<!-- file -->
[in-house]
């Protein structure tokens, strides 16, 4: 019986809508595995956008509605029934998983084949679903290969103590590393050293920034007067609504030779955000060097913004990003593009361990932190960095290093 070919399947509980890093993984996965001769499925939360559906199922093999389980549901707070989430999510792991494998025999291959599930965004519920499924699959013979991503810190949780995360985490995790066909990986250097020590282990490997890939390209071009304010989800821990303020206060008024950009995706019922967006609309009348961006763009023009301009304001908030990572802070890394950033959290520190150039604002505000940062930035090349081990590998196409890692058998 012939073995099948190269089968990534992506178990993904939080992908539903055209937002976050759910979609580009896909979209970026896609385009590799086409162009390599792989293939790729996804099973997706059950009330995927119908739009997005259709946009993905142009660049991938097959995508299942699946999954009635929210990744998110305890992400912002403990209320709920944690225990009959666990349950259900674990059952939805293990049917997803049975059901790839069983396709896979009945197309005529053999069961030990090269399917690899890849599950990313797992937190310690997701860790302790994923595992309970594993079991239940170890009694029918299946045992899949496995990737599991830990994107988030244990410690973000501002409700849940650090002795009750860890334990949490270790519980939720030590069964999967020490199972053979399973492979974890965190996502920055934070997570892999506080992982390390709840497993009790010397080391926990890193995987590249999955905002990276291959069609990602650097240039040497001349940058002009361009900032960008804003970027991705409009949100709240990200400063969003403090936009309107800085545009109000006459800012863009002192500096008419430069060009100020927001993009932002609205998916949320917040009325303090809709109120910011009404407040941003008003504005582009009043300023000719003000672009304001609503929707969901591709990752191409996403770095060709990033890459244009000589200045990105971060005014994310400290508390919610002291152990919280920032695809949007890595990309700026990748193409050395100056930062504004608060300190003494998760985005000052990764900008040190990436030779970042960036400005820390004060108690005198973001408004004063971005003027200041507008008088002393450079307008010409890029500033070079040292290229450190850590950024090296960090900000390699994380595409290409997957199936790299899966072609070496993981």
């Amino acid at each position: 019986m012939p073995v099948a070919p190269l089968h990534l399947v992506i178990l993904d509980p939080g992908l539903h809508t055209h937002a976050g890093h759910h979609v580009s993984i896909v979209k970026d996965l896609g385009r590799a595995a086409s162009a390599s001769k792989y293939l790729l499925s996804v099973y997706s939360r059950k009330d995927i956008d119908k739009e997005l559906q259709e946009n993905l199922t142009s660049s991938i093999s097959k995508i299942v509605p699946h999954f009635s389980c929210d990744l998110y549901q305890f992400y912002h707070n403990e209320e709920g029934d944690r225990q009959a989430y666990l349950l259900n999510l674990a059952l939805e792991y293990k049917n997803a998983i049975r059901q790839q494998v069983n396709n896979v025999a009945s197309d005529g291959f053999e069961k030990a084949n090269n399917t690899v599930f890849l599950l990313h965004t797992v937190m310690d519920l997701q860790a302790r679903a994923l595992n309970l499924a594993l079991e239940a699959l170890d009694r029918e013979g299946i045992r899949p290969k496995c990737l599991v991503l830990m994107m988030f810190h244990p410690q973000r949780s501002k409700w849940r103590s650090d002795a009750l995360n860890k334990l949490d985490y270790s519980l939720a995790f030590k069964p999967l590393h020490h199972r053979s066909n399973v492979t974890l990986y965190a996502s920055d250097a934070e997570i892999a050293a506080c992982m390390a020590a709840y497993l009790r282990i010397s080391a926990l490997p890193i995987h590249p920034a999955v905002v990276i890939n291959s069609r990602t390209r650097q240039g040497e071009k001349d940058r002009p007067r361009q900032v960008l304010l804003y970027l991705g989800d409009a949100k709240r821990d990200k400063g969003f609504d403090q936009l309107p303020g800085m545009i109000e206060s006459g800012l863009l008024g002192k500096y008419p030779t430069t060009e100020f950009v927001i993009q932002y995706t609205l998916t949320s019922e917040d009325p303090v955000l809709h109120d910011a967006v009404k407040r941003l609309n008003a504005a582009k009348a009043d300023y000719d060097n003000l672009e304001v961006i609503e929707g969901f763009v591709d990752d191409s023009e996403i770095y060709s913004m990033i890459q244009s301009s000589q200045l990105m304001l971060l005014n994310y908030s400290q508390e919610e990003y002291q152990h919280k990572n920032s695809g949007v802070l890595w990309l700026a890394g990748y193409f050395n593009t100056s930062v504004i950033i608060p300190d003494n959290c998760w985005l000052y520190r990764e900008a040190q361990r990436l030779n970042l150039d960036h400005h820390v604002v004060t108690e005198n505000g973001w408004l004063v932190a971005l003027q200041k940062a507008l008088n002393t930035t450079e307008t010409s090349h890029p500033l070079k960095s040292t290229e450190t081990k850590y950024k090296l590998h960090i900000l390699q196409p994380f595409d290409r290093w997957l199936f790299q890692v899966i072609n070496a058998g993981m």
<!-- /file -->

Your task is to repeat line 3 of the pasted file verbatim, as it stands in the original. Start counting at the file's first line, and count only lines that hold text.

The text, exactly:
């Amino acid at each position: 019986m012939p073995v099948a070919p190269l089968h990534l399947v992506i178990l993904d509980p939080g992908l539903h809508t055209h937002a976050g890093h759910h979609v580009s993984i896909v979209k970026d996965l896609g385009r590799a595995a086409s162009a390599s001769k792989y293939l790729l499925s996804v099973y997706s939360r059950k009330d995927i956008d119908k739009e997005l559906q259709e946009n993905l199922t142009s660049s991938i093999s097959k995508i299942v509605p699946h999954f009635s389980c929210d990744l998110y549901q305890f992400y912002h707070n403990e209320e709920g029934d944690r225990q009959a989430y666990l349950l259900n999510l674990a059952l939805e792991y293990k049917n997803a998983i049975r059901q790839q494998v069983n396709n896979v025999a009945s197309d005529g291959f053999e069961k030990a084949n090269n399917t690899v599930f890849l599950l990313h965004t797992v937190m310690d519920l997701q860790a302790r679903a994923l595992n309970l499924a594993l079991e239940a699959l170890d009694r029918e013979g299946i045992r899949p290969k496995c990737l599991v991503l830990m994107m988030f810190h244990p410690q973000r949780s501002k409700w849940r103590s650090d002795a009750l995360n860890k334990l949490d985490y270790s519980l939720a995790f030590k069964p999967l590393h020490h199972r053979s066909n399973v492979t974890l990986y965190a996502s920055d250097a934070e997570i892999a050293a506080c992982m390390a020590a709840y497993l009790r282990i010397s080391a926990l490997p890193i995987h590249p920034a999955v905002v990276i890939n291959s069609r990602t390209r650097q240039g040497e071009k001349d940058r002009p007067r361009q900032v960008l304010l804003y970027l991705g989800d409009a949100k709240r821990d990200k400063g969003f609504d403090q936009l309107p303020g800085m545009i109000e206060s006459g800012l863009l008024g002192k500096y008419p030779t430069t060009e100020f950009v927001i993009q932002y995706t609205l998916t949320s019922e917040d009325p303090v955000l809709h109120d910011a967006v009404k407040r941003l609309n008003a504005a582009k009348a009043d300023y000719d060097n003000l672009e304001v961006i609503e929707g969901f763009v591709d990752d191409s023009e996403i770095y060709s913004m990033i890459q244009s301009s000589q200045l990105m304001l971060l005014n994310y908030s400290q508390e919610e990003y002291q152990h919280k990572n920032s695809g949007v802070l890595w990309l700026a890394g990748y193409f050395n593009t100056s930062v504004i950033i608060p300190d003494n959290c998760w985005l000052y520190r990764e900008a040190q361990r990436l030779n970042l150039d960036h400005h820390v604002v004060t108690e005198n505000g973001w408004l004063v932190a971005l003027q200041k940062a507008l008088n002393t930035t450079e307008t010409s090349h890029p500033l070079k960095s040292t290229e450190t081990k850590y950024k090296l590998h960090i900000l390699q196409p994380f595409d290409r290093w997957l199936f790299q890692v899966i072609n070496a058998g993981m």